The countryside is beautiful and we saw some monkeys as we were traveling through the Lowacherra National Park Before arriving at the Tea Resort where we were staying we stopped at an orchid estate. The manager said there were approximately 100,000 plants . While not all in bloom, it was still quite beautiful.We stayed in bungelows and after lunch the group took a tour around. I unfortunately got sick on something I ate and stayed behind to rest.

Sunday morning after a slight delay due to van problems, we started our trek toward the Madhabkunda Waterfall. This waterfall is famous in Bangladesh and is popular with busloads of Bangladeshi tourists. It was  raining when we arrived, but nonetheless an awesome sight.
After eating lunch at the resturant at the waterfall, we continued our journey. Our next stop was at a cousins of Shamima who had built a large bungelow on the hillside. It was amazing and the view was awesome. Although you can't see the mountains very well, India is just beyond the mountains. I could sit and looking at this view for days drinking my tea!

One more stop before beginning the long journey home. We got the chance to see a tea processing plant to learn exactly how the tea leaves are made into the tea. It was all very interesting.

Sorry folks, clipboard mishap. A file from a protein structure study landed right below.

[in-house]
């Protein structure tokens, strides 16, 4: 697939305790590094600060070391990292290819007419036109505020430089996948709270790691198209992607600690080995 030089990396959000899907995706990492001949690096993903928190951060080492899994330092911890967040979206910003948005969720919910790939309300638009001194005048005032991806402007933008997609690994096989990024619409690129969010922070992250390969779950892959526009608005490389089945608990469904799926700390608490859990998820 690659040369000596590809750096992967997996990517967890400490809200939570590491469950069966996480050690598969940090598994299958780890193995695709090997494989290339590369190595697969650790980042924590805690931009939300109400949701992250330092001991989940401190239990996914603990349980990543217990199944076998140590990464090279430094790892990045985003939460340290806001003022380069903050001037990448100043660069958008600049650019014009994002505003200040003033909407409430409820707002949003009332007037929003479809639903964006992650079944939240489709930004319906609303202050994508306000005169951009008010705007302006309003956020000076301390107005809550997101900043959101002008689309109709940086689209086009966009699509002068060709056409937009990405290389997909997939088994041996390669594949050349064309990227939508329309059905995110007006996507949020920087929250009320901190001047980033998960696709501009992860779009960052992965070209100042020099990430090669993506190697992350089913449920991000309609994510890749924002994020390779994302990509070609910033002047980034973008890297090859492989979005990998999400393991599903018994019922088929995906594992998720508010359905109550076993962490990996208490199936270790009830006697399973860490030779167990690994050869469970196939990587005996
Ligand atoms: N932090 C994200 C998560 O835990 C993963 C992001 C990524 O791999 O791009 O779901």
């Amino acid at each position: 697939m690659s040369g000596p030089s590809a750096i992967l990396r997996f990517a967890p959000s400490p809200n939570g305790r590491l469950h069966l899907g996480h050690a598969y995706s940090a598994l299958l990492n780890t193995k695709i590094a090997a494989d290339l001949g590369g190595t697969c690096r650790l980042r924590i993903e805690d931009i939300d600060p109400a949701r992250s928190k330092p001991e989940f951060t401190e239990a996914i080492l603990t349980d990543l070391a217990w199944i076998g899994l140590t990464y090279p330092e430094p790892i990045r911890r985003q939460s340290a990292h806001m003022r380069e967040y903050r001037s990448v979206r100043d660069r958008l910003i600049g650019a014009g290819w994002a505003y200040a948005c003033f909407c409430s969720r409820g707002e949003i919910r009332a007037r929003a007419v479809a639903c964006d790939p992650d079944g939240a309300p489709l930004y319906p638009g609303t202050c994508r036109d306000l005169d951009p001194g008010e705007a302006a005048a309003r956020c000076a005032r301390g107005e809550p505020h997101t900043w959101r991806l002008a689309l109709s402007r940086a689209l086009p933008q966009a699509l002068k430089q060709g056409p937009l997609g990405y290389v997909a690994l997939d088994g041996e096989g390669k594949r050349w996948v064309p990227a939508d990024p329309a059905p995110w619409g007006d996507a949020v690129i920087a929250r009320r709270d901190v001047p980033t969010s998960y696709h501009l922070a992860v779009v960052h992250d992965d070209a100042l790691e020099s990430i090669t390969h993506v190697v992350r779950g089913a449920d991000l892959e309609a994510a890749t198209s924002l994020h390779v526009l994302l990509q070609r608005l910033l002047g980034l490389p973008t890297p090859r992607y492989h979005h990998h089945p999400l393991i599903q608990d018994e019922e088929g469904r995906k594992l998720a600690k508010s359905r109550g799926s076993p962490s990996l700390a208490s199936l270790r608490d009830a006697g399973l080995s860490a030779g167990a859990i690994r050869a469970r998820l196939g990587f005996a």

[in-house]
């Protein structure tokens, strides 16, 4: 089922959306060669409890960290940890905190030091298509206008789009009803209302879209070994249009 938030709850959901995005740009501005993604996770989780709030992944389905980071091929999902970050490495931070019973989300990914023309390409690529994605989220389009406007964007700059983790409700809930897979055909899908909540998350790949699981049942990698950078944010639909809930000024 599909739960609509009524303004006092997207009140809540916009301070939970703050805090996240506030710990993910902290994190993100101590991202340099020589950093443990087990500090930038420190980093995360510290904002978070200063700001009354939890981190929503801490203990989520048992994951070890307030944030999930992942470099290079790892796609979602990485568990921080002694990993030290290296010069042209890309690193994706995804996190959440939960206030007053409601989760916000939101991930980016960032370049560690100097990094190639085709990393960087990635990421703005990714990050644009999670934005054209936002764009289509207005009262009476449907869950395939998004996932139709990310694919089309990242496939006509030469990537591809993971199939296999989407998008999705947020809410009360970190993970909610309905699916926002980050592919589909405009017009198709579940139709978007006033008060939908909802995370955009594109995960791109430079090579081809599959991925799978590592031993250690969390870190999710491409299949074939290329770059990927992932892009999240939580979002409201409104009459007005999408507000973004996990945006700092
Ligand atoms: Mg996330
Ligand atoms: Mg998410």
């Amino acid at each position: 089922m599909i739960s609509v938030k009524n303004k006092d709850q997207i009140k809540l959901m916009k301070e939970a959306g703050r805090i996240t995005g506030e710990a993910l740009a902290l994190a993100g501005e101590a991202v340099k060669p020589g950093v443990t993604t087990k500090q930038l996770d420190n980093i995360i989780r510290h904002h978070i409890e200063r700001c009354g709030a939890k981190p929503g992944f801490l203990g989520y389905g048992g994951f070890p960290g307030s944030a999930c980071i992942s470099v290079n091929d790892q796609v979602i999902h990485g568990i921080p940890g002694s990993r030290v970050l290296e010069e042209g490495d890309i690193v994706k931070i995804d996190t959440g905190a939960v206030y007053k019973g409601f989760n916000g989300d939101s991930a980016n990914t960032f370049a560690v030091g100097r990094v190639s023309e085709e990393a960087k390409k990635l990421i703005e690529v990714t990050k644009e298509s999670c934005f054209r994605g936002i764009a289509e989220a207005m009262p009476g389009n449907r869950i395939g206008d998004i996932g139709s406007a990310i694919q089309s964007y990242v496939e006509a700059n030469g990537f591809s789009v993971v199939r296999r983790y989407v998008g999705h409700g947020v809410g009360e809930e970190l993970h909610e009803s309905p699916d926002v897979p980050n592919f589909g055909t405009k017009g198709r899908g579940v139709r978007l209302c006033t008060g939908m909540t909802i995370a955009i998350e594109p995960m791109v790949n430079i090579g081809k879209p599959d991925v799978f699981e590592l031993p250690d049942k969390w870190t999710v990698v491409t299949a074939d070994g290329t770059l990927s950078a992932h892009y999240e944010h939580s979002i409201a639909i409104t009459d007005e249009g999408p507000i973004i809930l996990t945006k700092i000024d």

I'm not quite sure when we departed our last site, but the trip home was long and grueling. We arrived back at the hotel at 4 a.m. Monday. We knew we would be getting back late, but no one anticipated this later. However it was worth the trip.

Monday, July 26, 2010

Being Resourceful

Another busy day as we traveled several hours outside of Dhaka to visit another example of Grameen Shikkha, this time in a village. About 20 pre-school youngsters were awaiting our arrival inside a Center House and saluted each one of us and we entered and took a seat on the floor. They sang songs and recited poems for us. One of their songs was “Twinkle, Twinkle, Little Star”. These youngsters attend for 2 ½ hours each day for six days a week. This pre-school is a combination of borrowers and non-borrowers children, with as in most cases, the borrowers get priority. The funding for this program comes from Grameen and UNICEF.

The second stop of the day was Grameen Kalyan which is a health clinic for villagers. Dr. Moinur gave us a brief overview and then a tour of the facility. The delivery room, where they perform up to 10 deliveries a month was very primitive. If a woman has complications during the pregnancy or delivery, she is sent to the nearest hospital which is approximately an hour away. The most common diseases he treats are hypertension and diabetes. While were visiting, a young boy who had fallen and cut open his head, came in for treatment.

The other two stops on this trip exposed us to Grameen Shakti, which means “energy” with examples of solar power and turning cow dung into methane gas to use for cooking purposes. The solar panel is wired to a battery and in the evenings, the battery can provide up to 4 hours of electricity. These villagers are very resourceful and they take advantage of what Grameen has to offer in making their lives better.

Sunday, July 25, 2010

Knitwear and Knowledge